Delhi Judicial Service Association Tis Hazari Court, Delhi v. State of Gujarat and Ors.

Delhi Judicial Service Association Tis Hazari Court, Delhi v. State of Gujarat and Ors. (Sept.11, 1991)

Facts of Case

Mr. N.L. Patel was posted as Chief Judicial Magistrate at Nadiad in October, 1988. He soon found that the local Police was not cooperating with the courts in effecting service of summons, warrants and notices on accused persons, as a result of which the trials of cases were delayed. He made complaint against the local police to the District Superintendent of Police and forwarded a copy of the same to the Director General of Police but nothing concrete happened. On account of these complaints, Mr. S.R. Sharma, Police Inspector, Nadiad was annoyed with the Chief Judicial Magistrate and he withdrew constables posted in the CJM Court. In April 1989, the CJM filed two complaints with the Police against the Police Inspector and other Police Officials, Nadiad for delaying the process of the Court. On 25th July, 1989, the CJM directed the police to register a criminal case against 14 persons who had caused obstruction in judicial proceedings but subsequently since unqualified apology was tendered, the CJM directed the Police Inspector to drop the cases. The Police Inspector reacted strongly to the CJM’s direction and he made complaint against the CJM to the Registrar of the High Court through the District Superintendent of Police. 

On account of the aforesaid facts there was hostility between the Police of Nadiad and the CJM. On 25th September 1989, the Police Inspector met the CJM in his chambers to discuss a case where the Police had failed to submit the charge-sheet within 90 days. During discussion the Police Inspector invited the CJM to visit the police station to see the papers and assured him that he would mollify the sentiments of the police officials. 

At 8.35 p.m. on the said date, the Police Inspector sent a Police Jeep to the CJM’s residence and he went to the Police Station. According to the CJM when he arrived in the Police Station he was forced to consume liquor and on his refusal he was assulted, handcuffed and tied with rope by Police Inspector, Sub-Inspector, Head Constable, and Constable and that he was sent to Hospital for Medical Examination under handcuffs. A photographer was arranged to take his photograph which was published in the newspapers. The Police Inspector disputed these allegations and according to him the CJM entered his chamber at the Police Station in a drunken state, shouting and abusing him and since he was violent, he was arrested, handcuffed and sent to Hospital for Medical Examination. He himself wanted to be photographed and that is why the photographs were taken by the press photographer.


A Magistrate, Judge or any other Judicial Officer is liable to criminal prosecution for an offence like any other citizen but in view of the paramount necessity of preserving the independence of judiciary and at the same time ensuring that infractions of law are properly investigated, Supreme Court issued the following guidelines –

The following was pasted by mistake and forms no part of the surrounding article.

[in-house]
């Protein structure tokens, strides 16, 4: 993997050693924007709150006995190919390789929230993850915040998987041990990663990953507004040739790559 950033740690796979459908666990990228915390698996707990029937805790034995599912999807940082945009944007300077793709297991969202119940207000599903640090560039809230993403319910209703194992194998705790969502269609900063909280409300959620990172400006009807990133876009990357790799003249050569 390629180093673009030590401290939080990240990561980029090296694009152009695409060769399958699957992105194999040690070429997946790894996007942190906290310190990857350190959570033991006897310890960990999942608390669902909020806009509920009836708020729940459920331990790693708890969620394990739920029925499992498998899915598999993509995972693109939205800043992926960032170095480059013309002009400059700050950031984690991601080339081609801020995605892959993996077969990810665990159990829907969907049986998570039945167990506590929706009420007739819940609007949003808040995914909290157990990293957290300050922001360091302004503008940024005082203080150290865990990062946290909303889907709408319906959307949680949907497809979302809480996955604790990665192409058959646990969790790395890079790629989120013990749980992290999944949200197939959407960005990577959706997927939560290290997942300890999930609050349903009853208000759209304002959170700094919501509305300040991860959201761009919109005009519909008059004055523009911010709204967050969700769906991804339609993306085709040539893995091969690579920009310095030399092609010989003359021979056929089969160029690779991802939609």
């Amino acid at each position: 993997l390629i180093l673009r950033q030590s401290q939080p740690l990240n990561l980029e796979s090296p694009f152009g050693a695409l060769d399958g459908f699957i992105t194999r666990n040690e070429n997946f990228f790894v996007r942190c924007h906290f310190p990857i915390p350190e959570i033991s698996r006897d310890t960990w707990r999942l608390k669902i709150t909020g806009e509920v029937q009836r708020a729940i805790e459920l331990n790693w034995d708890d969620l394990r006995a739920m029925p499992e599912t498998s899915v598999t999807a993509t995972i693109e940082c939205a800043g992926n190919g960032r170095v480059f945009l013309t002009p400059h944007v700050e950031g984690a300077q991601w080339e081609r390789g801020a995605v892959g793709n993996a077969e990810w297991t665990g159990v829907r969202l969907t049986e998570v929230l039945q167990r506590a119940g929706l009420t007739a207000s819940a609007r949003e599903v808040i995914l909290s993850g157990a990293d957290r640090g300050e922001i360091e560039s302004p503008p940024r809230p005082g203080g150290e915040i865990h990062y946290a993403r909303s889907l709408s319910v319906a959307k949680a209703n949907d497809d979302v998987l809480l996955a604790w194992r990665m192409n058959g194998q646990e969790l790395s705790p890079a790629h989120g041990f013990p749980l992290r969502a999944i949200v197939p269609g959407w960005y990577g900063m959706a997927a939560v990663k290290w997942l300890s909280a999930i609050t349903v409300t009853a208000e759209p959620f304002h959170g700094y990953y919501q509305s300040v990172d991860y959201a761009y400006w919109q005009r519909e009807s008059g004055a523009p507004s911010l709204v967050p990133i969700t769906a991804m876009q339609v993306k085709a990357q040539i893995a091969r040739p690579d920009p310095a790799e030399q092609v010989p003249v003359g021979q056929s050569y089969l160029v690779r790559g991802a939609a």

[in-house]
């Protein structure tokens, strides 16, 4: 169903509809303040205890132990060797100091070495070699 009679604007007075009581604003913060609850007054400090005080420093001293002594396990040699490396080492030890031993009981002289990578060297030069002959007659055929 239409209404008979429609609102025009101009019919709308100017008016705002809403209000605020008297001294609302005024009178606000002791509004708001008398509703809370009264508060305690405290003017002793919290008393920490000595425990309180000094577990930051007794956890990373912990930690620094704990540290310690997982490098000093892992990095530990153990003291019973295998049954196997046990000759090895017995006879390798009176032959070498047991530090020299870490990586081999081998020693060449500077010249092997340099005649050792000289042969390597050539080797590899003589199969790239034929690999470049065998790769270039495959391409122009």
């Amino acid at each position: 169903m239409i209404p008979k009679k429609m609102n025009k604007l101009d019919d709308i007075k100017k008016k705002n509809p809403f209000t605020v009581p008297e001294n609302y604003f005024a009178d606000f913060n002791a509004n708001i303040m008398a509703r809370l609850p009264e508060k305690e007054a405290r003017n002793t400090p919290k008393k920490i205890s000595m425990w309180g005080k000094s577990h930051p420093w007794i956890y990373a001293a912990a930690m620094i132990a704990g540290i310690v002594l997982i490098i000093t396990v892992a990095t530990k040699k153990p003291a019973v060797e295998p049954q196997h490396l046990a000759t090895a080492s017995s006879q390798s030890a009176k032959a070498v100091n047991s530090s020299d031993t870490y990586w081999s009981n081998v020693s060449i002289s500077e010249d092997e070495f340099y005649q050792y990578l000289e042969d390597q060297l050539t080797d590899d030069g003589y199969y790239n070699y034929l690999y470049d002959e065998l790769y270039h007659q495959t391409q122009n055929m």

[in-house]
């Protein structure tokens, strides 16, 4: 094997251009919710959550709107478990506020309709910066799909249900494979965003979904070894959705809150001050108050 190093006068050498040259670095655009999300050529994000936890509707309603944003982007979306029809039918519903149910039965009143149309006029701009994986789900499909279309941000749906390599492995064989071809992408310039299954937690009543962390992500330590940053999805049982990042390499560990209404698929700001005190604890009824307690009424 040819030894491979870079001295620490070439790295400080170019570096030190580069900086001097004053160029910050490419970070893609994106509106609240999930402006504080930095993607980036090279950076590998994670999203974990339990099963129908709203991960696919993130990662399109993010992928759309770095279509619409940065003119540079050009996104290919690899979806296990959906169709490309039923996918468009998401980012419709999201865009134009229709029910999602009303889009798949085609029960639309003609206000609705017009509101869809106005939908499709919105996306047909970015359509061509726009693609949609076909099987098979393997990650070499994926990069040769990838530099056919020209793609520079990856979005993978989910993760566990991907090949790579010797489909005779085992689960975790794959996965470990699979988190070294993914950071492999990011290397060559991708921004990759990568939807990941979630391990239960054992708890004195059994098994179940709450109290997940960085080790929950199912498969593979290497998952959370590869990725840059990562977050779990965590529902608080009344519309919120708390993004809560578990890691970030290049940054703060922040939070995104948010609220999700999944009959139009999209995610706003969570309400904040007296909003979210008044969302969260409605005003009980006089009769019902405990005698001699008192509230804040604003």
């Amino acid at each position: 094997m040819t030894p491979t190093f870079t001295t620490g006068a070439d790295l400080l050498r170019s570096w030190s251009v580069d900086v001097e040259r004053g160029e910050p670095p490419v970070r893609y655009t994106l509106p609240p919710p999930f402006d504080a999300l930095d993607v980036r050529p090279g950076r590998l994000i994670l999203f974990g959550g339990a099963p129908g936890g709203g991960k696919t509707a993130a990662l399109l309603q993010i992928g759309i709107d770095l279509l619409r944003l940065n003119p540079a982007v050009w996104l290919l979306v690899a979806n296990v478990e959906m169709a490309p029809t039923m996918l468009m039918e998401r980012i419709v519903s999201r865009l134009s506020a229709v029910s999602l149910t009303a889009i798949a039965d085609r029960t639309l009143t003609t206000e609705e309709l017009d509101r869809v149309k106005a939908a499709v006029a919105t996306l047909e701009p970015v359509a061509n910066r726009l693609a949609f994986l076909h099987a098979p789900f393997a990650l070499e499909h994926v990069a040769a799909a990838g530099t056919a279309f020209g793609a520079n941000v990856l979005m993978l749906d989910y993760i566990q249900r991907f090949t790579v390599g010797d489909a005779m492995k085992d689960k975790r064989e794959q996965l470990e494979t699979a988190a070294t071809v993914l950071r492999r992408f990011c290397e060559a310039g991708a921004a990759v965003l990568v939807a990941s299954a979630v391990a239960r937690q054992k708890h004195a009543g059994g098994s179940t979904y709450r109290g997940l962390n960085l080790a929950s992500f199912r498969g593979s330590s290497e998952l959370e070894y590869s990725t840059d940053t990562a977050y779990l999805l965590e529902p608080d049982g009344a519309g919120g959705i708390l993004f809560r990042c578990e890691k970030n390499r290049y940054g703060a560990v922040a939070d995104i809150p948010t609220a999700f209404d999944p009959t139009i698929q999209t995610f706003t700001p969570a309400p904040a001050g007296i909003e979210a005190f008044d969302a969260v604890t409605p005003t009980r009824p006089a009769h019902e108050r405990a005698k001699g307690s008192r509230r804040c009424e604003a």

(A) Before arrest intimation to the District Judge or the High Court– If a judicial officer is to be arrested for some offence, it should be done under intimation to the District Judge or the High Court as the case may be.

(B) In case of necessity only formal arrest– If facts and circumstances necessitate the immediate arrest of a judicial officer of the subordinate judiciary, a technical or formal arrest may be effected.

(C) After arrest intimation to the District Judge and High Court -The facts of such arrest should be immediately communicated to the District and Sessions Judge of the concerned District and the Chief Justice of the High Court.

(D) Not taken to Police Station without prior order of District & Sessions Judge – The Judicial Officer so arrested shall not be taken to a police station, without the prior order or directions of the District & Sessions Judge of the concerned District, if available.

(E) Immediate facilities – Immediate facilities shall be provided to the Judicial Officer to communication with his family members, legal advisers and Judicial Officers, including the District & Sessions Judge.

(F)No statement, no panchnama, no medical test except in the presence of the Legal Adviser – No statement of a Judicial Officer who is under arrest be recorded nor any panchnama be drawn up nor any medical tests be conducted except in the presence of the Legal Adviser of the Judicial Officer concerned or another Judicial Office of equal or higher rank, is available.

(G) No handcuffing– There should be no handcuffing of a Judicial Officer. If, however, violent resistance to arrest is offered or there is imminent need to effect physical arrest in order to avert danger to life and limb, the person resisting arrest may be over-powered and’ handcuffed. In such case, immediate report shall be made to the District & Sessions Judge concerned and also to the Chief Justice of the High Court. But the burden would be on the Police to establish necessity for effecting physical arrest and handcuffing the Judicial Officer and if it be established that the physical arrest and handcuffing of the Judicial Officer was unjustified, the Police Officers causing or responsible for such arrest and handcuffing would be guilty of misconduct and would also be personally liable for compensation and/or damages as may be summarily determined by the High Court.

The above guidelines are not exhaustive but these are minimum safeguards which must be observed in case of arrest of a judicial officer.

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